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I'm glad it's not just me. I put it down to horrible thin sans-serif fonts and my glasses needing cleaning.

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"An unnamed US citizen has also been charged."

I just read that as "an unarmed US citizen" and then realised there's no such thing.

UK Parliament launches inquiry into NHS WannaCrypt outbreak

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"That someone is the taxpayer, i.e."

You missed out increasing police number.

DeepMind needs to think about the broader implications of its tech – report

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Clinical trials

If a new drug or anything else to do with medical treatment is introduced it has to go through limited trials so that it's results can be compared with controls.

The results of this data mining are being fed back to recommend treatments but so far I haven't seen the phrase "clinical trials" being used in any articles I've read about this. isn't there a formal protocol to make a statistical comparison between the outcomes of Google's diagnosis and those of existing diagnostic methods?

If there were then surely such protocols would include issues such as informed consent.

Time to rethink machine learning: The big data gobble is OFF the menu

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One thing these articles seems to lack is exactly what all this unicorn dust is going to do for businesses that can't be done better and cheaper by other approaches.

I have this vision that, after spending multimillion currency units on analysing multi-petabytes of data, some data scientist rushes into marketing to announce "We can sell more ice-cream in hot weather.".

Nationwide banking suffers its own Black Wednesday

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Total Inability To Systematically Undertake Payments

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Re: Strangely

"They didn't advise customers to use their local branch"

They might then get asked awkward questions such as "what local branch?".

Constant work makes the kilo walk the Planck

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Re: Confused

"Mil" works better in speech terms

Given that it's a vocalisation of ml perhaps Km should be pronounced Kim.

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Re: Confused

"the meter, the liter, and so on"

Here in Europe (including pro tem the UK) we use metres and litres - unless we need a measuring instrument in which case it might well be a meter.

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Re: Confused

"If you grew up with Imperial Units like Terry6 then you're going to think Imperial is better, if you grew up with SI Units like i did, then your going to think SI makes a hell of a lot more sense."

I'm largely neutral. I grew up with Imperial (Dad was a joiner by trade), used cgs at school and SI later. It doesn't really matter although I note that some aspects of Imperial are actually binary - lbs & ounces and the common divisions of an inch (until you get to thous).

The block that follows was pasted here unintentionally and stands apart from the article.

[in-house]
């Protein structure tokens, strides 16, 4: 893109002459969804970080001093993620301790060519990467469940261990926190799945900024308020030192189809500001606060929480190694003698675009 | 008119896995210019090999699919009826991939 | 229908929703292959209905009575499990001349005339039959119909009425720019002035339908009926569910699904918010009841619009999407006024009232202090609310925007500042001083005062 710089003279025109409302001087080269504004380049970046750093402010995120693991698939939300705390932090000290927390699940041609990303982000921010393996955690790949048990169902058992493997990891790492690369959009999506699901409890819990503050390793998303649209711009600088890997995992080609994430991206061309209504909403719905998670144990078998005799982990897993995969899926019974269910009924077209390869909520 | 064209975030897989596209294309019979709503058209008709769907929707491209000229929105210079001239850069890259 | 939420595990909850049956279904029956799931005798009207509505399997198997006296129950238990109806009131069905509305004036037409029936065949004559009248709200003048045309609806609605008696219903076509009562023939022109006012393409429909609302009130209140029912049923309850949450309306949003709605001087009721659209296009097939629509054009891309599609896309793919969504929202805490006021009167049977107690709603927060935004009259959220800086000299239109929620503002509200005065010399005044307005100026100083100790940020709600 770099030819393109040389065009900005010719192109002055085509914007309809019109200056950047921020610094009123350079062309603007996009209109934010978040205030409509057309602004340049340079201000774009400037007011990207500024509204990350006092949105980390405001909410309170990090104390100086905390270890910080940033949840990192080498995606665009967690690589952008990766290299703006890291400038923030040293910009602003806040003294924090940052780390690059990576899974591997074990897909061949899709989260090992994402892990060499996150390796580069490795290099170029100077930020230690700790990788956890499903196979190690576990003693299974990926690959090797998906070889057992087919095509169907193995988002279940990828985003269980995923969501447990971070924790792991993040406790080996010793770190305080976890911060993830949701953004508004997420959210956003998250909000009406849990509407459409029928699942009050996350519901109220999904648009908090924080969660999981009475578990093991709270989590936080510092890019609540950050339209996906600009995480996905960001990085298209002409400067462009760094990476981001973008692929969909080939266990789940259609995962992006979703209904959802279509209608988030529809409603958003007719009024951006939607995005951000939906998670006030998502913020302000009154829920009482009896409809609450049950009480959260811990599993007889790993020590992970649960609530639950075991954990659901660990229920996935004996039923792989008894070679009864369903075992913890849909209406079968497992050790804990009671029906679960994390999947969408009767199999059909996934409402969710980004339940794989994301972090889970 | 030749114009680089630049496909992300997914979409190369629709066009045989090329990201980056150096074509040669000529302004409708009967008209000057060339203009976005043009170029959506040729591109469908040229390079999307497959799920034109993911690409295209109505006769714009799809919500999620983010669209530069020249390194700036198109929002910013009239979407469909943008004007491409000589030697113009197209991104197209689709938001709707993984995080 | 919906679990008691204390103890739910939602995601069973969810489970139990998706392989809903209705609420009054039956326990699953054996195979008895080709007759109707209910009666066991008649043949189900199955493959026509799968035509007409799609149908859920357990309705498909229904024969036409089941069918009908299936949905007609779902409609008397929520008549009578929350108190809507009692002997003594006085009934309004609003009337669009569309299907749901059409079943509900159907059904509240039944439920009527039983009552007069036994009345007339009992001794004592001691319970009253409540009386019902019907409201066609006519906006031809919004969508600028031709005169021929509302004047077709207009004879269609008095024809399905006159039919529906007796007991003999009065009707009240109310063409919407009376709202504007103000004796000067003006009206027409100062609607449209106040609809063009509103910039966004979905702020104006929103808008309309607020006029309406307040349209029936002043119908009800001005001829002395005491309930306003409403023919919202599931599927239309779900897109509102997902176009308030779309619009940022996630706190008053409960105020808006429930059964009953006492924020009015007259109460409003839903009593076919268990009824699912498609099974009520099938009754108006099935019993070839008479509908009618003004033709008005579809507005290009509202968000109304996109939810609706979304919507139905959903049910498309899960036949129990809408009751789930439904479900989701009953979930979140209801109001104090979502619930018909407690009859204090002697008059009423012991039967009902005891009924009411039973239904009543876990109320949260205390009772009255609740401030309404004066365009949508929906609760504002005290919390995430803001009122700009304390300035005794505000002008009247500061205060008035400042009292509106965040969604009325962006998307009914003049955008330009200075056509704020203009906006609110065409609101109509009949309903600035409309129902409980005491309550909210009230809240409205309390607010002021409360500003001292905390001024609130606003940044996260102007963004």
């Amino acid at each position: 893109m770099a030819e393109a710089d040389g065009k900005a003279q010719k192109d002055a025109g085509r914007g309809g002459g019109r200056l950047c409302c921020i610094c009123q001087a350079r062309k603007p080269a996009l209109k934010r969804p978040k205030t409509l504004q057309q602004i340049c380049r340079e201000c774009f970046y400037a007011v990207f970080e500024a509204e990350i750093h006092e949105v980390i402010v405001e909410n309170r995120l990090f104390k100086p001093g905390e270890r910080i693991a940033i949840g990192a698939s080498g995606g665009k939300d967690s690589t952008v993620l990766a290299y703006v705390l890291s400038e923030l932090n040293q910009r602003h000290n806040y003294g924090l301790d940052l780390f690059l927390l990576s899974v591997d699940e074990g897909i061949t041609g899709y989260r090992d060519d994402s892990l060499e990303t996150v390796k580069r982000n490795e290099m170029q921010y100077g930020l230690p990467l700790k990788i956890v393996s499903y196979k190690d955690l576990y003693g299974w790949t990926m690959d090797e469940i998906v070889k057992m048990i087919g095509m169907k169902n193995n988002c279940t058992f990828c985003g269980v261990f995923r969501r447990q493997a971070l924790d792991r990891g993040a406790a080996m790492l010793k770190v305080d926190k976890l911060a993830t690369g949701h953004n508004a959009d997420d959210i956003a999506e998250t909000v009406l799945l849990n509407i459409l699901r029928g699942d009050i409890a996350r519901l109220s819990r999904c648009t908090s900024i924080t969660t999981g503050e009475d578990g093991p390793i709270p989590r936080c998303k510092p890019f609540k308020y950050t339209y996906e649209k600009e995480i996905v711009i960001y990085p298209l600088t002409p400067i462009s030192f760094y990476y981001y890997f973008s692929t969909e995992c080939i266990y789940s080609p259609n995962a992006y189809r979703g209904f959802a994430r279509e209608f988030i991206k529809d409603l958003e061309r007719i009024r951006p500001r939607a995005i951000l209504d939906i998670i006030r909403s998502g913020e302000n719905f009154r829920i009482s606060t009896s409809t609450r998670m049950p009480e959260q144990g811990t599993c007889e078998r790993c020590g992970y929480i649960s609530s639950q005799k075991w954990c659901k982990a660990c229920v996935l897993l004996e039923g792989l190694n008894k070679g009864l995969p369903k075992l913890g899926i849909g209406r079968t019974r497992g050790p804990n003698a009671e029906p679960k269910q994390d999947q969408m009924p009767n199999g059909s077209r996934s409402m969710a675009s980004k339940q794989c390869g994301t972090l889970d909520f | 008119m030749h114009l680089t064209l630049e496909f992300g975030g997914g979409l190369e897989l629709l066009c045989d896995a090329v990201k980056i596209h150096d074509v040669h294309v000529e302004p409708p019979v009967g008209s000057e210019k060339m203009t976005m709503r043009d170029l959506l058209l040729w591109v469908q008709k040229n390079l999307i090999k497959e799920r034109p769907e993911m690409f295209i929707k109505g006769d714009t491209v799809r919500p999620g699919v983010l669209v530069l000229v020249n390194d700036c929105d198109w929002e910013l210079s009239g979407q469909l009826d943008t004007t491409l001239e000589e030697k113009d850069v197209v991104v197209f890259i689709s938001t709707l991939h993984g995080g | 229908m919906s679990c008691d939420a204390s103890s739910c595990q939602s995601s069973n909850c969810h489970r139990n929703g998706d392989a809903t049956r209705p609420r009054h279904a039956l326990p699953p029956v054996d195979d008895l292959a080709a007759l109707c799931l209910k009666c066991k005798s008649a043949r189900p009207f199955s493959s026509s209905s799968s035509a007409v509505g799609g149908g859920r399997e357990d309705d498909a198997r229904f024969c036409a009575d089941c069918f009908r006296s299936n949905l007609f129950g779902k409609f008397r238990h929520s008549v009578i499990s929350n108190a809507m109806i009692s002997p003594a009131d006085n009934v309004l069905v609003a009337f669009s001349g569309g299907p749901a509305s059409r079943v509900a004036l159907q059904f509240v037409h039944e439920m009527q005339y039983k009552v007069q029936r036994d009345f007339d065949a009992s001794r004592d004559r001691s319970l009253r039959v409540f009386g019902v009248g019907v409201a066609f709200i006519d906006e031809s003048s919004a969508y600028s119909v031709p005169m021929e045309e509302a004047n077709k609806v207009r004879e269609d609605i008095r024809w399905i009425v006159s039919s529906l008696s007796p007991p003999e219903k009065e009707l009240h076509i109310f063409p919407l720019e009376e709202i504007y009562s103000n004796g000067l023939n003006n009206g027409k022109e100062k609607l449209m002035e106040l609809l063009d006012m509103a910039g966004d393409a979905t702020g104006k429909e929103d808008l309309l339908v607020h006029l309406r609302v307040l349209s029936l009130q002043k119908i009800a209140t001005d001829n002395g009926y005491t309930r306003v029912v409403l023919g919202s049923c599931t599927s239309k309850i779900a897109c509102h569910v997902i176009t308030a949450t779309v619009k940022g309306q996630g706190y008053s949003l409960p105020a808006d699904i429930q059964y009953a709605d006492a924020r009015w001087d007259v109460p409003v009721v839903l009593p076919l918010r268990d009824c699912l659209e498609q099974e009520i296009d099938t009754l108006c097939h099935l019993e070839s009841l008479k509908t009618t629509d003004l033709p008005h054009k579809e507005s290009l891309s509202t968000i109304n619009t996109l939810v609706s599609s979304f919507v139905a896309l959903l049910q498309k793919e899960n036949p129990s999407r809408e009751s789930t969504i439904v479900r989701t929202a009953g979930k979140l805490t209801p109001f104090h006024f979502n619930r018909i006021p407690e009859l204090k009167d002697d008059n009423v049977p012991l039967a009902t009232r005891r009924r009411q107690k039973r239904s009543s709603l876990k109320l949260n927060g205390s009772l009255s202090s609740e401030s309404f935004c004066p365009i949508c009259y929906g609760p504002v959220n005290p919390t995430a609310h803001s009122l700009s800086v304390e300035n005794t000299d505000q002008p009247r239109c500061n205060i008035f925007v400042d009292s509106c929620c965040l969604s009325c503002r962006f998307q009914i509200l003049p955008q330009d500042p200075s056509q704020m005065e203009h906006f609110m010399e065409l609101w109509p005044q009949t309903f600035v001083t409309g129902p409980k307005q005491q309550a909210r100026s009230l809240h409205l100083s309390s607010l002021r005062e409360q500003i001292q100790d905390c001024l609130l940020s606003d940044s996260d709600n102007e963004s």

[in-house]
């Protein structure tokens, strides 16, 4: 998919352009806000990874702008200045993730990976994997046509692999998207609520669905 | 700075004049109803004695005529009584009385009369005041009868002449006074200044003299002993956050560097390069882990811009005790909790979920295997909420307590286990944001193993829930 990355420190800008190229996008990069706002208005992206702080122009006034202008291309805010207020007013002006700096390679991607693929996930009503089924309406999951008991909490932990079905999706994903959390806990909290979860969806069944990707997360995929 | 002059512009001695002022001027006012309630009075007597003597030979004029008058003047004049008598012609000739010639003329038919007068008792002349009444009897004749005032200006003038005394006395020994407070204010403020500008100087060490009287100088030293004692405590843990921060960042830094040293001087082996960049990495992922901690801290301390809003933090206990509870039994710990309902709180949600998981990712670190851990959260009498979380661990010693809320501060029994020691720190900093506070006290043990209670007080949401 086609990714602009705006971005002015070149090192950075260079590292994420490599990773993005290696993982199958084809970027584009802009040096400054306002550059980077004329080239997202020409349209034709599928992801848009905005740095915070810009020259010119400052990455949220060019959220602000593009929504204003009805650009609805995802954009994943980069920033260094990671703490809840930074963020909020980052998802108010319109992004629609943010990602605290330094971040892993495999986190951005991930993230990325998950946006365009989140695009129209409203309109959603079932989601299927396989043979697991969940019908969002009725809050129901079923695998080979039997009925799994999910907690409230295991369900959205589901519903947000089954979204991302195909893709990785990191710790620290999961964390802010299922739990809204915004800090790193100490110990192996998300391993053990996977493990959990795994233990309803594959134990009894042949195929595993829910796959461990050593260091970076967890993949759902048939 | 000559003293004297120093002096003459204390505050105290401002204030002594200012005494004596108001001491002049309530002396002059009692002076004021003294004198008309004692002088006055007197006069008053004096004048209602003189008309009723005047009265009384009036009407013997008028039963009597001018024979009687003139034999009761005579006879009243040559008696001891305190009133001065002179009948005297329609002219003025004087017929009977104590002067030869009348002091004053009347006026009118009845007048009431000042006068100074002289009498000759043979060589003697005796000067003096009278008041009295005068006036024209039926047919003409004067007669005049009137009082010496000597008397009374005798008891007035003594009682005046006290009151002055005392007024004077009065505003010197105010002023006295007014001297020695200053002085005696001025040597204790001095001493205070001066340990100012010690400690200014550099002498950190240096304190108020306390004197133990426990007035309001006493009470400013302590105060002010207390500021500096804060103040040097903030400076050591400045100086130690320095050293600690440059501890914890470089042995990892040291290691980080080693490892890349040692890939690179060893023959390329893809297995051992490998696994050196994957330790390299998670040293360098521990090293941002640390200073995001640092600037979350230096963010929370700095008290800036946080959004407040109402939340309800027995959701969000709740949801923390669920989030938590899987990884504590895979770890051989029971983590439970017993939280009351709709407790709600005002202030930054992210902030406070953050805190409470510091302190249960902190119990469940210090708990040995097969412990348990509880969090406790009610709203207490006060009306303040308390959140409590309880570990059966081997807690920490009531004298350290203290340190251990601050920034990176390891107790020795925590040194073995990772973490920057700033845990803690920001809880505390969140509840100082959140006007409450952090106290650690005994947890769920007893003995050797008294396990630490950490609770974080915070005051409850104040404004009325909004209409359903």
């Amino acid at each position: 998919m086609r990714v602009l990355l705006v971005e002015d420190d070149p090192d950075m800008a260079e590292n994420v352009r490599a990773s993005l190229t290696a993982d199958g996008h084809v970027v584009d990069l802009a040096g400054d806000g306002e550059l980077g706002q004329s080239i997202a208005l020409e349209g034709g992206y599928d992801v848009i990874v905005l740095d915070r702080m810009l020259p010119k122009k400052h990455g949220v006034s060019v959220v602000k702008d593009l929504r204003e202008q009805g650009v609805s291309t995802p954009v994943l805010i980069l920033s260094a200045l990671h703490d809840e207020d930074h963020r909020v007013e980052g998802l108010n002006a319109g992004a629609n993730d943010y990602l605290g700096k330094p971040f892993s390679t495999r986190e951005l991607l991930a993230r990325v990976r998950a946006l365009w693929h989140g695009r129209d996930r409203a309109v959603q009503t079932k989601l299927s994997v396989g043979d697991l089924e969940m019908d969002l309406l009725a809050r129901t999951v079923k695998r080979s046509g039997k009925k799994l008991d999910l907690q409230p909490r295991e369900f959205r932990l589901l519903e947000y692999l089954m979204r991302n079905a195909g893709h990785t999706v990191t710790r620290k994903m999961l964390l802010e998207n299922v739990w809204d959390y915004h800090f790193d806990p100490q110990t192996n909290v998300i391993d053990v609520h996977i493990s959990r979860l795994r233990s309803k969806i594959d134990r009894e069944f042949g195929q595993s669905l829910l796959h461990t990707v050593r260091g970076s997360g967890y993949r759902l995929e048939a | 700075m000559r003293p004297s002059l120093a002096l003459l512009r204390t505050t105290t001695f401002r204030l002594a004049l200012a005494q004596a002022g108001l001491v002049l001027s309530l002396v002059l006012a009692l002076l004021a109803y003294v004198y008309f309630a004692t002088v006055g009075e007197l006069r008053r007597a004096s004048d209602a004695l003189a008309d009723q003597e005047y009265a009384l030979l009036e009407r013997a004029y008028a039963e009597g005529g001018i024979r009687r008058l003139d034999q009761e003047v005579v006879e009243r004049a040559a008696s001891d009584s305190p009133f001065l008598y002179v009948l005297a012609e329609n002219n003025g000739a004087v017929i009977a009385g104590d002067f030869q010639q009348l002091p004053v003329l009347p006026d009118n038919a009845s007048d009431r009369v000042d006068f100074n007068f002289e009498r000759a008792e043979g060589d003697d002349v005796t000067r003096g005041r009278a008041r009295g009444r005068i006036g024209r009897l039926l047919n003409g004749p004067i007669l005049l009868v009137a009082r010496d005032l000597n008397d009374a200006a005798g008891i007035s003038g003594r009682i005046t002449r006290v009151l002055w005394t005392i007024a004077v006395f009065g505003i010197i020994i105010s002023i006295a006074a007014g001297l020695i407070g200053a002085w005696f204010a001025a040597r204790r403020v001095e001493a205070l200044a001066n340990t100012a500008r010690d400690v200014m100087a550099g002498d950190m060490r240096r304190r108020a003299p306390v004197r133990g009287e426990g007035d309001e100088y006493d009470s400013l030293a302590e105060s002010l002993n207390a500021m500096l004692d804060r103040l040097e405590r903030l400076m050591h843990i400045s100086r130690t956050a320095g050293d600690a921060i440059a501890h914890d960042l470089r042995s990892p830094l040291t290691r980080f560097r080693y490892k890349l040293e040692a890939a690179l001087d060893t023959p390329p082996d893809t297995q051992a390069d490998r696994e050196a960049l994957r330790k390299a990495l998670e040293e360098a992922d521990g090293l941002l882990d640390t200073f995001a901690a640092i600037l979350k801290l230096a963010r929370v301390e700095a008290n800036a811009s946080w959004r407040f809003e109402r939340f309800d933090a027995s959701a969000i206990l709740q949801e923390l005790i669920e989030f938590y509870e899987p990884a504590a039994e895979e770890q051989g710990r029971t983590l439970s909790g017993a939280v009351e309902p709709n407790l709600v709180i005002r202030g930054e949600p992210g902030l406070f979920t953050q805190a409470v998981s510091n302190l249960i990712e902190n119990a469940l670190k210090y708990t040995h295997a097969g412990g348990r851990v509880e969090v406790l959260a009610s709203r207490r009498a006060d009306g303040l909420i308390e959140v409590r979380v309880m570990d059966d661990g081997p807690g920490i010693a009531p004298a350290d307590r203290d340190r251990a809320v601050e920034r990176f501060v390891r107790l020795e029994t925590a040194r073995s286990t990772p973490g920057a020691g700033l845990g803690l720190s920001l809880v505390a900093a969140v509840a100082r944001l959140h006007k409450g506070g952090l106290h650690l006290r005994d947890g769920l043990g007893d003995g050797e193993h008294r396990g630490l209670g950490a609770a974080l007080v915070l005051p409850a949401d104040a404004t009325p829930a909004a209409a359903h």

I did some evening classes in furniture restoration. It got my pragmatic back up when a tutor would want to measure in metric an item whose maker had worked in Imperial.

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Re: "discovering an increased value for Planck's constant"

"Many other key cosmological values are know only approximately - Hubble's 'constant' to just two significant figures, for example."

I think the significance of this is in moving towards a definition of the unit of mass which is independent of a specific physical object. This has already been done for length and time.

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Re: Confused

"Even decimalisation was hampered by this until inflation took control. £1 was too big for many small transactions and the 1p too small."

1p was actually too big compared with 1d. For small value items rounding up to the nearest d (and when did prices ever get rounded down?) represented quite an inflationary step. Put that together with the dislocation in people's thinking - e.g. how does 16p really compare with 2 / 10d? enabled prices to be put up still further.

It wasn't decimalisation being hampered without inflation, it was decimalisation enabling inflation

Bonkers call to boycott Raspberry Pi Foundation over 'gay agenda'

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Re: Have you visited the petition?

"It rather tempers the desire to see Trump impeached"

Isn't this the Spiro Agnew ploy?

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Taking umbrage is one thing. Positively searching and stealing it is another.

Automobile Association under fire for car-crash handling of data breach

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Taking it seriously

From the Beeb report linked in the article:

AA president Edmund King said it first learned about the problem with data used for its online shop on 22 April. Soon after discovery, the firm that runs the shop on the AA's behalf was told about the problem.

"They identified the vulnerability and the issue was resolved on 25 April," he said.


The AA said it investigated, sampled the data and, because it was not sensitive and only accessed a few times, ended the investigation.


"We take any data issues incredibly seriously and would like to reassure our AA Shop customers that their payment details have not been compromised," said Mr King.